BOSTON April 16, 2013 -- Several parents from Sandy Hook, Conn., ran in the Boston Marathon as guests of honor as a way for Boston to help those families heal from last December's massacre of children.
Instead, the six Sandy Hook families found themselves again besieged by sirens, ambulances and shocking carnage.
"It was all those same things, the police and fire and all of that. It's severely traumatic," said Lauren Nowacki, one of the Connecticut moms who competed in Monday's marathon.
"We thought things were finally getting to a good place from the first go-around, and now this," Nowacki said.
Nowacki, whose daughter was at Sandy Hook Elementary on the day of the shooting but was unharmed, helped organize a group of runners to participate in the marathon. Thankfully, she said, all of them had finished the run before two bombs exploded at the finish line, injuring more than 170 people and killing three.
Nowacki said that she had finished running the marathon about a half hour before the bombs exploded Monday afternoon, and that all of the other Newtown runners had also passed the finish line before the blasts. The runners' children, other family members, and supporters had been sitting in the grandstand right near the site of the explosion, but had already left the area, she said.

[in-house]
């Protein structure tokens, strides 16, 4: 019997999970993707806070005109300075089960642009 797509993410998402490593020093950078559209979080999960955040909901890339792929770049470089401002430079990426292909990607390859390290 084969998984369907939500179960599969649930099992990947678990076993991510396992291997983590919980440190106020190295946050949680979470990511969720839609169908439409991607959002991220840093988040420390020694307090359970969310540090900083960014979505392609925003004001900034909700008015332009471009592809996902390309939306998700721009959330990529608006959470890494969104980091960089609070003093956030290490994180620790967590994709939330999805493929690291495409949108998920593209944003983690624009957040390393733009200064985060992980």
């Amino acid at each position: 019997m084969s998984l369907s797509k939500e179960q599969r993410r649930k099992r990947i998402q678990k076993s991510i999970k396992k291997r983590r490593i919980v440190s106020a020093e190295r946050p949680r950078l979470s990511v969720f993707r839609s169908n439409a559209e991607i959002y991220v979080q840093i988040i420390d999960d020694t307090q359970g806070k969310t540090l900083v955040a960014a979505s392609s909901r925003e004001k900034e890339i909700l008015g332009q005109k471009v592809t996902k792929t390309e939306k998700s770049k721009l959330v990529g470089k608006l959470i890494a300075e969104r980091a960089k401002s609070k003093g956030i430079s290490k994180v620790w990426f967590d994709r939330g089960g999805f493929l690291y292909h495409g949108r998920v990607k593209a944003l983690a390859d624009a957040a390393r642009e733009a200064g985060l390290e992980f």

For Nowacki it was another excruciating too close for comfort moment.
"My kids were in the grandstand before I finished. Then we were back at the hotel, and I heard the alarms going off and got a text message from someone about the bomb, but all the Newtown families had already finished. Everyone from the Newtown community finished and had left," she said.
Nevertheless, the day brought back startling memories of Dec. 14 when gunman Adam Lanza opened fire on the students at Sandy Hook, and parents waded through a sea of emergency workers to try and secure their children, she said.
The Boston Marathon organizers dedicated the run to the Newtown victims, and Nowacki explained before the race that they would run the first 20 miles to honor the 20 students killed by Lanza, and the last six miles of the marathon to honor the six educators who were killed.
After the bombs exploded, organizers quickly called the families to make sure they were safe.
"Boston really reached out to us," Nowacki said. "Even after the bombing, the communications director from the race called to make sure all the kids were all right."
Now, the Newtown group will try to return the favor, by attempting to honor the fallen and injured from the Boston bombings with their own annual race, their local Sandy Hook 5k Run, Nowacki said.
"You know, they dedicated 26 miles to us. The least we can do is 3 miles for them," she said.